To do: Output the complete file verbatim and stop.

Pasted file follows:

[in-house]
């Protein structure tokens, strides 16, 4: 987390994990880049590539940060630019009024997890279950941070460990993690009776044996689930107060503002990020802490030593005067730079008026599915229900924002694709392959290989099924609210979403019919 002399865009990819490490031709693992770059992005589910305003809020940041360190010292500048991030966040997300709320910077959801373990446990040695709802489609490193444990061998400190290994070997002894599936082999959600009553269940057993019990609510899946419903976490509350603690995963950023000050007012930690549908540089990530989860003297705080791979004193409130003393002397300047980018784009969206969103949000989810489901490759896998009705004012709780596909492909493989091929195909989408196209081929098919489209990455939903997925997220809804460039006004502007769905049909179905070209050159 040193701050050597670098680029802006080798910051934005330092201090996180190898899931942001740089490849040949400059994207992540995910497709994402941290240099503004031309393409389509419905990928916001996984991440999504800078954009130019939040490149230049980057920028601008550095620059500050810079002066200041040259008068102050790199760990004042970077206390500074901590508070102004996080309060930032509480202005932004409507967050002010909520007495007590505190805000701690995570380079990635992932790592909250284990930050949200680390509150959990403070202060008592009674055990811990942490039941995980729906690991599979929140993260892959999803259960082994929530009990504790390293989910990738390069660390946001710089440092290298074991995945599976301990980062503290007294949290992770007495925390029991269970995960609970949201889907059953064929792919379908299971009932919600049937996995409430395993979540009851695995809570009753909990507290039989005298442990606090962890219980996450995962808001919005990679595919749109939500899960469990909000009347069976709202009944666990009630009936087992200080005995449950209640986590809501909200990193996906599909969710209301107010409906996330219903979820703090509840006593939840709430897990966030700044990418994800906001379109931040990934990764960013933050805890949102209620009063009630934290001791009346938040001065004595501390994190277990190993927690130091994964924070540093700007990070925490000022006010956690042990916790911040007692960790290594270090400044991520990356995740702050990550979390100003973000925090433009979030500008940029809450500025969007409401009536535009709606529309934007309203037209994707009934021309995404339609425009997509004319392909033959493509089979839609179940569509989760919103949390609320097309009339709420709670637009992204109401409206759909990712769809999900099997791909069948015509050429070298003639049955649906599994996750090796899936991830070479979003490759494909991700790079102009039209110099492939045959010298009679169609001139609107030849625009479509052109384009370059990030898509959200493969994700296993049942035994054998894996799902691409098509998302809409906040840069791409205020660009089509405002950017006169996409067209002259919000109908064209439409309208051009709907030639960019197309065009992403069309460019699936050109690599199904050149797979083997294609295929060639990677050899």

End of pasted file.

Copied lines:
[in-house]
């Protein structure tokens, strides 16, 4: 987390994990880049590539940060630019009024997890279950941070460990993690009776044996689930107060503002990020802490030593005067730079008026599915229900924002694709392959290989099924609210979403019919 002399865009990819490490031709693992770059992005589910305003809020940041360190010292500048991030966040997300709320910077959801373990446990040695709802489609490193444990061998400190290994070997002894599936082999959600009553269940057993019990609510899946419903976490509350603690995963950023000050007012930690549908540089990530989860003297705080791979004193409130003393002397300047980018784009969206969103949000989810489901490759896998009705004012709780596909492909493989091929195909989408196209081929098919489209990455939903997925997220809804460039006004502007769905049909179905070209050159 040193701050050597670098680029802006080798910051934005330092201090996180190898899931942001740089490849040949400059994207992540995910497709994402941290240099503004031309393409389509419905990928916001996984991440999504800078954009130019939040490149230049980057920028601008550095620059500050810079002066200041040259008068102050790199760990004042970077206390500074901590508070102004996080309060930032509480202005932004409507967050002010909520007495007590505190805000701690995570380079990635992932790592909250284990930050949200680390509150959990403070202060008592009674055990811990942490039941995980729906690991599979929140993260892959999803259960082994929530009990504790390293989910990738390069660390946001710089440092290298074991995945599976301990980062503290007294949290992770007495925390029991269970995960609970949201889907059953064929792919379908299971009932919600049937996995409430395993979540009851695995809570009753909990507290039989005298442990606090962890219980996450995962808001919005990679595919749109939500899960469990909000009347069976709202009944666990009630009936087992200080005995449950209640986590809501909200990193996906599909969710209301107010409906996330219903979820703090509840006593939840709430897990966030700044990418994800906001379109931040990934990764960013933050805890949102209620009063009630934290001791009346938040001065004595501390994190277990190993927690130091994964924070540093700007990070925490000022006010956690042990916790911040007692960790290594270090400044991520990356995740702050990550979390100003973000925090433009979030500008940029809450500025969007409401009536535009709606529309934007309203037209994707009934021309995404339609425009997509004319392909033959493509089979839609179940569509989760919103949390609320097309009339709420709670637009992204109401409206759909990712769809999900099997791909069948015509050429070298003639049955649906599994996750090796899936991830070479979003490759494909991700790079102009039209110099492939045959010298009679169609001139609107030849625009479509052109384009370059990030898509959200493969994700296993049942035994054998894996799902691409098509998302809409906040840069791409205020660009089509405002950017006169996409067209002259919000109908064209439409309208051009709907030639960019197309065009992403069309460019699936050109690599199904050149797979083997294609295929060639990677050899």